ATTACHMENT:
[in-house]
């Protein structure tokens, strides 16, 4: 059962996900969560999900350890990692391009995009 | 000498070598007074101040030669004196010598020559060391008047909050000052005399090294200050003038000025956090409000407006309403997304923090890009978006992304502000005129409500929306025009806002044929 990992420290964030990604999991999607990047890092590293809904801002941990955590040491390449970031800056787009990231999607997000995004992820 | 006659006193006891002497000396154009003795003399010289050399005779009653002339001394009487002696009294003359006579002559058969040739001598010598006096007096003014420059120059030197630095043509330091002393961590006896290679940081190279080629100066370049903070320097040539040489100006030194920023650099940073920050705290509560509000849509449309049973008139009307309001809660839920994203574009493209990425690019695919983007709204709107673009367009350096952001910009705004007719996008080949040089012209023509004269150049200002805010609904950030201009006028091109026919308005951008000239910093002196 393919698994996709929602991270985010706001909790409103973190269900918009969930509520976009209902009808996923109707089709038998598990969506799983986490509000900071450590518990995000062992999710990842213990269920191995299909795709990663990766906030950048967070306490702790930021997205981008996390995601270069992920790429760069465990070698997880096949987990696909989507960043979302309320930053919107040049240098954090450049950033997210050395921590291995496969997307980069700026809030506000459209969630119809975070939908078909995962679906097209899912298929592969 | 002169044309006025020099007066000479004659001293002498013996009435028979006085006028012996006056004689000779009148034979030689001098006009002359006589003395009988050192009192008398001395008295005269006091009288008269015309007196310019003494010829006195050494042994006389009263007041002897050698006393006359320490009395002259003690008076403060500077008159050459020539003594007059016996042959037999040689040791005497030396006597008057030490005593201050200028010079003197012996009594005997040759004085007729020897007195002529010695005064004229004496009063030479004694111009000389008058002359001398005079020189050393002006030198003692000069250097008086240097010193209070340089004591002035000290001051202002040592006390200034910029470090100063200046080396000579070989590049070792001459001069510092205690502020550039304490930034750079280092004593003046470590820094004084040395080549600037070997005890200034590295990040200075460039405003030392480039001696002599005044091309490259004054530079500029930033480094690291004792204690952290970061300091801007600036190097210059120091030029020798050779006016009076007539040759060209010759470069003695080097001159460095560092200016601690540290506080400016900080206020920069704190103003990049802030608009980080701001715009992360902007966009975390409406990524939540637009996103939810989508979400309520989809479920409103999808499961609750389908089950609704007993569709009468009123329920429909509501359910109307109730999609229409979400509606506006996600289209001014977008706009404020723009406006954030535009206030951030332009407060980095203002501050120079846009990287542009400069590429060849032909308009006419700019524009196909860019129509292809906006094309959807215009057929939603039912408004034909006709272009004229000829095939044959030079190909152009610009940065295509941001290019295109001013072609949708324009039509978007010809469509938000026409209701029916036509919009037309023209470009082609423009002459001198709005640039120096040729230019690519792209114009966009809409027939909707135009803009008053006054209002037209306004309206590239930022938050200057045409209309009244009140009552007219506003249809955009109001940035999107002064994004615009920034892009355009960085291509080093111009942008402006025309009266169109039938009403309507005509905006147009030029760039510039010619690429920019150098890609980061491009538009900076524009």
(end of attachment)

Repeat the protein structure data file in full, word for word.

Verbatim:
[in-house]
């Protein structure tokens, strides 16, 4: 059962996900969560999900350890990692391009995009 | 000498070598007074101040030669004196010598020559060391008047909050000052005399090294200050003038000025956090409000407006309403997304923090890009978006992304502000005129409500929306025009806002044929 990992420290964030990604999991999607990047890092590293809904801002941990955590040491390449970031800056787009990231999607997000995004992820 | 006659006193006891002497000396154009003795003399010289050399005779009653002339001394009487002696009294003359006579002559058969040739001598010598006096007096003014420059120059030197630095043509330091002393961590006896290679940081190279080629100066370049903070320097040539040489100006030194920023650099940073920050705290509560509000849509449309049973008139009307309001809660839920994203574009493209990425690019695919983007709204709107673009367009350096952001910009705004007719996008080949040089012209023509004269150049200002805010609904950030201009006028091109026919308005951008000239910093002196 393919698994996709929602991270985010706001909790409103973190269900918009969930509520976009209902009808996923109707089709038998598990969506799983986490509000900071450590518990995000062992999710990842213990269920191995299909795709990663990766906030950048967070306490702790930021997205981008996390995601270069992920790429760069465990070698997880096949987990696909989507960043979302309320930053919107040049240098954090450049950033997210050395921590291995496969997307980069700026809030506000459209969630119809975070939908078909995962679906097209899912298929592969 | 002169044309006025020099007066000479004659001293002498013996009435028979006085006028012996006056004689000779009148034979030689001098006009002359006589003395009988050192009192008398001395008295005269006091009288008269015309007196310019003494010829006195050494042994006389009263007041002897050698006393006359320490009395002259003690008076403060500077008159050459020539003594007059016996042959037999040689040791005497030396006597008057030490005593201050200028010079003197012996009594005997040759004085007729020897007195002529010695005064004229004496009063030479004694111009000389008058002359001398005079020189050393002006030198003692000069250097008086240097010193209070340089004591002035000290001051202002040592006390200034910029470090100063200046080396000579070989590049070792001459001069510092205690502020550039304490930034750079280092004593003046470590820094004084040395080549600037070997005890200034590295990040200075460039405003030392480039001696002599005044091309490259004054530079500029930033480094690291004792204690952290970061300091801007600036190097210059120091030029020798050779006016009076007539040759060209010759470069003695080097001159460095560092200016601690540290506080400016900080206020920069704190103003990049802030608009980080701001715009992360902007966009975390409406990524939540637009996103939810989508979400309520989809479920409103999808499961609750389908089950609704007993569709009468009123329920429909509501359910109307109730999609229409979400509606506006996600289209001014977008706009404020723009406006954030535009206030951030332009407060980095203002501050120079846009990287542009400069590429060849032909308009006419700019524009196909860019129509292809906006094309959807215009057929939603039912408004034909006709272009004229000829095939044959030079190909152009610009940065295509941001290019295109001013072609949708324009039509978007010809469509938000026409209701029916036509919009037309023209470009082609423009002459001198709005640039120096040729230019690519792209114009966009809409027939909707135009803009008053006054209002037209306004309206590239930022938050200057045409209309009244009140009552007219506003249809955009109001940035999107002064994004615009920034892009355009960085291509080093111009942008402006025309009266169109039938009403309507005509905006147009030029760039510039010619690429920019150098890609980061491009538009900076524009």